New Zealand Herald
Peter Doone - Contact Directors Fees - Paul Holmes - Millennium Baby - School Standards - Surfing Death - Immigration Consultants - Sex Grades - Japanese Whaling - GM Research - Peter Blake's New Yacht - Clean Green NZ? - Editorial: Peter Doone
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PETER DOONE: Police Commissioner Peter Doone has resigned his $275,000-a-year post but will stay on full pay until September, working in the Prime Minister's department. He will then retire. He quit after two top-level reports criticised his conduct on election night last year when he spoke to a rookie constable who had stopped a car driven by his partner, Robyn Johnstone.
CONTACT DIRECTORS FEES: A small shareholder in electricity giant Contact Energy has stopped six directors from more than doubling their fees. David Zwartz said it seemed the non-executive directors had a "snouts in the trough attitude" when they tried to increase total directors' fees from $219,000 to $465,000.
PAUL HOLMES: Paul Holmes started radiotherapy for prostate cancer two days ago and will not return to work until the treatment is over, likely to be in late March. The broadcaster said last night that he felt no different after the first treatment, but he had been told it would make him more tired as he progressed through the 33 sessions.
MILLENNIUM BABY: A front-page story in the Weekend Herald about New Zealand's first millennium baby was followed by a series of attacks on the paper by celebrity agent Andy Haden and the head of Woman's Day magazine. Former All Black Haden - speaking to various media organisations - accused the Herald of "unsavoury tactics" in gathering its story.
SCHOOL STANDARDS: The right of parents to know how their child's school is performing has been challenged by a study which argues that failing schools may best improve away from the glare of publicity. In the study on why some schools fail, two Massey University educationists criticise the publicising of bad Education Review Office (ERO) reports.
SURFING DEATH: Seven minutes is a long time when you are gripping a surfboard with one arm, a dead man with the other, and being pounded by waves in the gloom off the west coast south of Auckland. Daniel Whiston was surfing at Karioitahi Beach at 8 pm on Monday when he saw 21-year-old Tevita Siulangapo bobbing in the waves 100m away and paddled over on his board.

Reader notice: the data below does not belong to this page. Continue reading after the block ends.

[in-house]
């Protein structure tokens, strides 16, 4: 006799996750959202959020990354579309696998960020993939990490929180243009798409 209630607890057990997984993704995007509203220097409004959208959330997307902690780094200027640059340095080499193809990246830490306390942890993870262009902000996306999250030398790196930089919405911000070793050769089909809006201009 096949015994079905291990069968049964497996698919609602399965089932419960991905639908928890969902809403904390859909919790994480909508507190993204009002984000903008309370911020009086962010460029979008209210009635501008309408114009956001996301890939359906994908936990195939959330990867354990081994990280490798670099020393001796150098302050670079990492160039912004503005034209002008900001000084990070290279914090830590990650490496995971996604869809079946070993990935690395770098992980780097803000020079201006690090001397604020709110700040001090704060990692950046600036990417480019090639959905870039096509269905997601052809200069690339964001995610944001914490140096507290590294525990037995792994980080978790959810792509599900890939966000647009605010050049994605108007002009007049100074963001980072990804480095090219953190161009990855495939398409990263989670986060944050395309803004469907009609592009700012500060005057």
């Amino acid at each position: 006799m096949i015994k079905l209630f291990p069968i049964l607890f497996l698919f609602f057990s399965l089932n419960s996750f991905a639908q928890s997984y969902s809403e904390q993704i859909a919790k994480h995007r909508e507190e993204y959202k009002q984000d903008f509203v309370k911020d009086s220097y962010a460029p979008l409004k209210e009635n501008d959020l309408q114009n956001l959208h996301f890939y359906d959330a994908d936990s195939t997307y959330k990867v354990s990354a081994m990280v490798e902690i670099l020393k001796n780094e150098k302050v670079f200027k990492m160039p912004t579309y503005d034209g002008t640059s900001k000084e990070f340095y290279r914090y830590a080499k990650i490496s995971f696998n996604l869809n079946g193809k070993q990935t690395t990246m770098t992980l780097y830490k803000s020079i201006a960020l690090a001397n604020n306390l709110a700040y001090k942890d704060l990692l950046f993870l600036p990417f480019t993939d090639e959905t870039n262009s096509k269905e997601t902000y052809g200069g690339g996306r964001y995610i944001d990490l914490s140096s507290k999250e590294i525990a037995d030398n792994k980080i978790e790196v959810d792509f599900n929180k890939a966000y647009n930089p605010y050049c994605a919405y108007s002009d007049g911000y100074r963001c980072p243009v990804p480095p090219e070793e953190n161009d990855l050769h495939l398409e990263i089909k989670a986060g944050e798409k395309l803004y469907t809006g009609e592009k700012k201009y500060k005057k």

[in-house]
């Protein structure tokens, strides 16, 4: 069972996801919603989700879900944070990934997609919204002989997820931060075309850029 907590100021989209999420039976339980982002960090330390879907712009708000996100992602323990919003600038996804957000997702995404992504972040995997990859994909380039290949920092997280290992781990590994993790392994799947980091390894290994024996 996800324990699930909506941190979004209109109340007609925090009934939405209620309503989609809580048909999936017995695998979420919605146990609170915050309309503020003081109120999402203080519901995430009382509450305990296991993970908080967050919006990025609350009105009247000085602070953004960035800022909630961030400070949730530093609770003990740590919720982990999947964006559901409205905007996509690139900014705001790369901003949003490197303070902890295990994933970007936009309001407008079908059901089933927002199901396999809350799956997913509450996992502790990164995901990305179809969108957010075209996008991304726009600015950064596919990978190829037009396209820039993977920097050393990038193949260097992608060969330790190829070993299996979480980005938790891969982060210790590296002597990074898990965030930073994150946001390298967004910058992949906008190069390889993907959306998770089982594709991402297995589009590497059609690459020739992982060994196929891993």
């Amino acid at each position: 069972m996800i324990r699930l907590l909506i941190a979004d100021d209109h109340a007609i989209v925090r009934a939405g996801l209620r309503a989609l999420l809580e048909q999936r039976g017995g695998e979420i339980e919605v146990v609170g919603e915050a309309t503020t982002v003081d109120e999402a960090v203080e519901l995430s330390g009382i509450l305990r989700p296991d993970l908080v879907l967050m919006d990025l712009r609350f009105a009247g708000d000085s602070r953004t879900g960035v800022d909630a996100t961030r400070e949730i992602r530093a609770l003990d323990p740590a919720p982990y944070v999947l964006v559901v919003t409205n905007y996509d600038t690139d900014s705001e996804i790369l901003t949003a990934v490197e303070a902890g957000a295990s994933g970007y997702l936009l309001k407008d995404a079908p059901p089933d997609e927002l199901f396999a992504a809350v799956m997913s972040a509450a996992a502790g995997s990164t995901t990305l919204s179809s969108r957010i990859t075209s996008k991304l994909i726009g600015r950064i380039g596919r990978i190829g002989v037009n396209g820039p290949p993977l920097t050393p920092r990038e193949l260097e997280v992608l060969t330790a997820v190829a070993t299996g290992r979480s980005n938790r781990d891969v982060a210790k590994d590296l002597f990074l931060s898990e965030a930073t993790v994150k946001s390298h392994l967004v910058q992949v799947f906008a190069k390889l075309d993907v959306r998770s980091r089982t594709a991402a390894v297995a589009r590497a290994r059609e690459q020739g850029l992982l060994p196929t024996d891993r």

IMMIGRATION CONSULTANTS: Immigration scams ripping off would-be residents have given impetus to the Government's push towards registering consultants. The Minister of Immigration, Lianne Dalziel, said yesterday that she would soon receive an official paper on the issue and begin consultation with the industry.
SEX GRADES: Fifth-formers will be graded on how much they know about sex and drugs in an optional subject under the planned secondary school qualification Achievement 2001, says a lobby group for teachers. Peter Calvert of Concerned Teachers, a new Christchurch-based lobby group, said yesterday that few parents knew about the finer points of the health achievements standard, which is part of the qualification set to replace school certificate next year.
JAPANESE WHALING: New Zealand has delivered a terse response to Japan's strongly worded protest over Wellington's tougher stance against its "scientific" whaling programme in the Southern Ocean. Prime Minister Helen Clark yesterday urged Japan to stick to the substance of the dispute instead of making jibes about her backing for Greenpeace's campaign to stop all whaling.
GM RESEARCH: Every application for controlled work on genetically modified organisms has been approved by the Environmental Risk Management Authority, briefing papers to the Government show. But the authority says it would be wrong to assume that all applications will be approved.
PETER BLAKE: Sir Peter Blake's new boat is no superyacht. Nor is it a sleek America's Cup racer. In fact, there is no other boat in the world quite like it. Day and night, curious passersby on the Auckland waterfront tap the strange aluminium hull, asking the French crew if it is a submarine - with sails. Yesterday, as he clambered on board the Antarctic Explorer in torrential rain, Sir Peter dubbed it Noah's Ark.
CLEAN GREEN NZ? - The image of New Zealand as clean and green does not match the reality and changes must be made to protect the economy, the Government has been warned. The Ministry for the Environment claims in briefing papers that New Zealand trades on its reputation as having a clean, healthy environment but there is "a gap between perception ... and the reality."
EDITORIAL - PETER DOONE:
As long as a month ago, Police Commissioner Peter Doone
should have stepped down. It was apparent then that,
whatever the outcome of the Police Complaints Authority
inquiry into his role in a late-night police stop in
Wellington, his position had become untenable. A demoralised
and embarrassed police force needed a new face at the top.
As December turned to January, it was increasingly obvious
that Mr Doone would find no white knight among the ranks of
the new Government. The commissioner was not so much damned
by faint praise; he was forsaken. Signals from the
Government suggested he had lost the confidence of the
cabinet and should either step down or be